August brings a new crop of produce to my local farmers' market. This week, I feasted on sweet corn and I anticipate even better things to come when this year's harvest begins in earnest.
The change of the seasons affects many businesses besides farmers' markets. Retailers are a case in point. They have a habit of losing money for most of the year and then making it all back, and more, when shoppers surge into their stores at Christmas.
But the idea that stocks might also have a natural rhythm is a little more controversial. It's obvious that the market isn't perfectly correlated with the seasons, but research points to a weak relationship between the two that some investors might want to try exploiting.
One way is to follow the old adage that investors should "sell in May and go away." It's a rule of thumb that has a very long pedigree. A 1935 article in the Financial Times referred to the rule as an ancient piece of advice even then.
The rule's persistence provides some evidence that it has been successful in practice, but those who want a more scientific assessment of the matter should turn to Ben Jacobsen and Cherry Y. Zhang of Massey University, New Zealand, who published an extensive study of the seasonality issue in a recent paper called The Halloween Indicator: Everywhere and All the Time.
They examined how an investor would have fared by buying stocks at the start of November, selling them at the start of May, and then repeating the process year after year.
Notably, their study didn't just focus on the U.S. experience. Instead they employed long-term data from 108 of the world's stock markets.
They found that stocks returned an average of 4.53 percentage points more in the winter months than in the summer months from 1919 to 2011. Like many retailers, the markets generated small average losses of 0.18 per cent in the summer, but they gained 4.35 per cent in the winter.
The researchers also looked at truly long-term data from the U.K. covering almost 320 years. U.K. stocks gained 2.40 per cent on average in the winter and lost 0.96 per cent in the summer from 1693 to 2011.
You might be concerned that the long-term returns in this study seem rather modest, but you should be aware that they don't include dividends. Data on dividends tend to be rather spotty in historical databases, which prompted the researchers to stick with price data.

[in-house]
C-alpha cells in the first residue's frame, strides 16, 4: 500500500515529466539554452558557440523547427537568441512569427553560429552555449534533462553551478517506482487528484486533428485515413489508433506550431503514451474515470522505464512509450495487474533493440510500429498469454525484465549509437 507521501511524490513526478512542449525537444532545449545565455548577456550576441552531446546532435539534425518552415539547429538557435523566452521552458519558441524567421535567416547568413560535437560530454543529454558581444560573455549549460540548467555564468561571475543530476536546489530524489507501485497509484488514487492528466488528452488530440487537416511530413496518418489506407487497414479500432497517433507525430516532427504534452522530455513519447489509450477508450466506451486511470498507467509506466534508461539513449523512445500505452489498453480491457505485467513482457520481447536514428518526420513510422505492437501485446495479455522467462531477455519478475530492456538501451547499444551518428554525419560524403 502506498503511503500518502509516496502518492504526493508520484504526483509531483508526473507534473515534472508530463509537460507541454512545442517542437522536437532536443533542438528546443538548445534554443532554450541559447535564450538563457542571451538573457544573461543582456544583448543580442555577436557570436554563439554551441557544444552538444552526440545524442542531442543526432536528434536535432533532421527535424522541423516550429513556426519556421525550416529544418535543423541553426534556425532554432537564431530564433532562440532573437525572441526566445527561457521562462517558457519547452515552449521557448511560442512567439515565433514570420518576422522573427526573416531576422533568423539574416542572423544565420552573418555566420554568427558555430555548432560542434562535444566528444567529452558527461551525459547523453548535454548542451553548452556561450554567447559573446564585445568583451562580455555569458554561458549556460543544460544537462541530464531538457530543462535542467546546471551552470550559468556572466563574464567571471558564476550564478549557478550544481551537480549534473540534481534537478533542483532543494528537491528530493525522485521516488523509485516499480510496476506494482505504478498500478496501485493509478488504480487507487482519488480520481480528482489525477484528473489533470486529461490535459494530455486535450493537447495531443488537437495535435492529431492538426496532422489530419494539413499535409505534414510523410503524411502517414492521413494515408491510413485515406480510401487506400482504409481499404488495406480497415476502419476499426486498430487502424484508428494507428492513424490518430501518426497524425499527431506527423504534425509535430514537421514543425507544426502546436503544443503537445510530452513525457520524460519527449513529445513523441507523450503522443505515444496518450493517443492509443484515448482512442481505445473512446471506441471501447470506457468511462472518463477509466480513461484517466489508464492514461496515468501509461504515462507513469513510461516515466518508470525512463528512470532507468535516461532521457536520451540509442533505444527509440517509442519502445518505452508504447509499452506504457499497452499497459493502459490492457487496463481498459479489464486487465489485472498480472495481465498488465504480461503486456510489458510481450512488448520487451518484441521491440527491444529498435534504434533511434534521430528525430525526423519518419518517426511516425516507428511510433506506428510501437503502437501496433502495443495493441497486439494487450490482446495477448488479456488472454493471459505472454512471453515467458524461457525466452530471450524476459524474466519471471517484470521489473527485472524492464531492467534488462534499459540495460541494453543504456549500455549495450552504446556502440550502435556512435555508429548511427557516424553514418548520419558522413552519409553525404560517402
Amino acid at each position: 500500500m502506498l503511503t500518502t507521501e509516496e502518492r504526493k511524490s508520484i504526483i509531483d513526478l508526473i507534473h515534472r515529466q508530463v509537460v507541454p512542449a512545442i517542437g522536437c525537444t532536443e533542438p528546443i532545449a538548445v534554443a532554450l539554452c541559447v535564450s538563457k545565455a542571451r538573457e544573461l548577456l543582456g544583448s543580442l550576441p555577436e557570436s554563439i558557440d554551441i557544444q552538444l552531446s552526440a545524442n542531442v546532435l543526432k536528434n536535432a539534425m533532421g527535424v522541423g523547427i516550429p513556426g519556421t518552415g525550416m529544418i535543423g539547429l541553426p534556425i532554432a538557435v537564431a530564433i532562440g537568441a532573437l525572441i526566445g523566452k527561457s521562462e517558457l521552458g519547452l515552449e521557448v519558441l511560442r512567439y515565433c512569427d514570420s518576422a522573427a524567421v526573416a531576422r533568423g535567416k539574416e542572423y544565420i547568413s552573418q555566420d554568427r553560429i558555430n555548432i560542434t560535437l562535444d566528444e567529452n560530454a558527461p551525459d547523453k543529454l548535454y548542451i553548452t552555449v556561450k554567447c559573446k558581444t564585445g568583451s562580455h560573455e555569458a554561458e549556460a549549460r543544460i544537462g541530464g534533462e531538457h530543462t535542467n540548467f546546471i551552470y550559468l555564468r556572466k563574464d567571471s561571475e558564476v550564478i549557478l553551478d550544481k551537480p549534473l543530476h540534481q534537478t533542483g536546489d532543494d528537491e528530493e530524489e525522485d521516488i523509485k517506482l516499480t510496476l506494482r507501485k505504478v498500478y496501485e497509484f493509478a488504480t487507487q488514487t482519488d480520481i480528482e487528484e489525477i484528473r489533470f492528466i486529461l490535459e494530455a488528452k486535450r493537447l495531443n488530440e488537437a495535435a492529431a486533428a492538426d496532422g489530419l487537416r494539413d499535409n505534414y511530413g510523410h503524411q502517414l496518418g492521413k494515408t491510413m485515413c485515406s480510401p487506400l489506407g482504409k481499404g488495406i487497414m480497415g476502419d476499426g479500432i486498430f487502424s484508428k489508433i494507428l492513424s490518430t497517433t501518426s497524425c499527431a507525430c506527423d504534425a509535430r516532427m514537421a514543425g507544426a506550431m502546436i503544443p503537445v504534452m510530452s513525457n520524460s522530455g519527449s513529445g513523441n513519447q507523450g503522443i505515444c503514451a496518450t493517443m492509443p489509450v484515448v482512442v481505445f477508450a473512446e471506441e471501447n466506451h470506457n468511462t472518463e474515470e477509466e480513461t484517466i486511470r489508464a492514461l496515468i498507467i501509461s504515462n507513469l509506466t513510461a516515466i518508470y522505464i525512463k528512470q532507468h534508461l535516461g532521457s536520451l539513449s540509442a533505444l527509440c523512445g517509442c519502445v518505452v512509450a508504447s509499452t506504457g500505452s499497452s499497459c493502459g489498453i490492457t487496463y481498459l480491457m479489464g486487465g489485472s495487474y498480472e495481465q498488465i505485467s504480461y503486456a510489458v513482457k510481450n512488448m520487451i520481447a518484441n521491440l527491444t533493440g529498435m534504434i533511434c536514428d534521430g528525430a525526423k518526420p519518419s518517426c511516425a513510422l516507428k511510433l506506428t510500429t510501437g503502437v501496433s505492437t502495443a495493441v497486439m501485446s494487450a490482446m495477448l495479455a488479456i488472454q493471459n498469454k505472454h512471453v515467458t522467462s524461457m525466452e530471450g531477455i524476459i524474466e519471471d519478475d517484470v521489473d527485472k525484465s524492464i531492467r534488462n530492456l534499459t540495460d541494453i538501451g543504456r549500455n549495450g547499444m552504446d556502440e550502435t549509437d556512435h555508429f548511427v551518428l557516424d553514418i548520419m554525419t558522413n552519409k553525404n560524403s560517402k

The inclusion of dividends in the return calculations would boost the returns in both the winter and summer months substantially, but it wouldn't likely favour the summer all that much. Indeed, the opposite might be the case because annual dividend payers tend to send money to shareholders near the end of the year, during the winter months.
If you're like me, you're interested in how the home team fared. It turns out Canadian stocks gained an average of 5.29 per cent since 1917 during the snowy season and they lost 0.28 per cent when the mosquitoes reign supreme.
However, following the sell-in-May approach isn't a surefire way to make money. In the U.K. it failed to beat the simpler buy-and-hold method in about 37 per cent of the years from 1693 to 2009. Over the more recent period from 1971 to 2009 it disappointed 38 per cent of the time.
Given the short-term focus of many investors, several bad years in a row could easily dissuade them from the approach even if it works over the long-term.
Nonetheless, the paper's tantalizing results prompted me to visit the database of U.S. stock returns compiled by Dartmouth professor Kenneth French to get a better sense of how stock returns vary by month. Aside from providing a month-by-month breakdown, his return data include reinvested dividends and allows for a study of stocks by size.
The results can be seen in the accompanying graph, which shows the average monthly returns for U.S. stocks from 1926 to 2012 based on three different portfolios. The first follows the largest 30 per cent of stocks by market capitalization, the second tracks the 40 per cent in the middle, and the third monitors the smallest 30 per cent.
As you can see, Prof. French's data suggest that selling in May may not have been the optimal strategy over the period.
The market has done fairly well for most of the year with the exception of a couple of months in the fall. September was the worst month, but medium and small stocks also saw declines in October. As a result, the idea of holding on until late August holds some appeal. It's also worth noting that the historical pattern suggests investors should start to grow cautious right about now.
(As an aside, the pattern of strong returns at the start of the year for smaller stocks is known as the January effect. It is thought to be largely caused by overly aggressive tax-loss selling of some small stocks late in the year. However, the data on small stocks tend to overlook the presence of large bid-ask spreads, which could make such gains hard to harvest in practice.)
Before you head off to try a little seasonal timing, it is important to point out that the foregoing results do not include trading costs, which may be significant.
Even worse, frequent trading brings joy to the taxman because it tends to trigger capital gains taxes in non-sheltered accounts.
Last but not least, only a few people are psychologically well suited to such methods and can stick with them over the long term.
But it does make a buy-and-holder like myself think twice about loading up on shares in August. On the other hand, I'm hopeful that more cheap stocks will appear after it's possible to pick up a wee slice of pumpkin pie at the farmers' market.
Rob Carrick will return.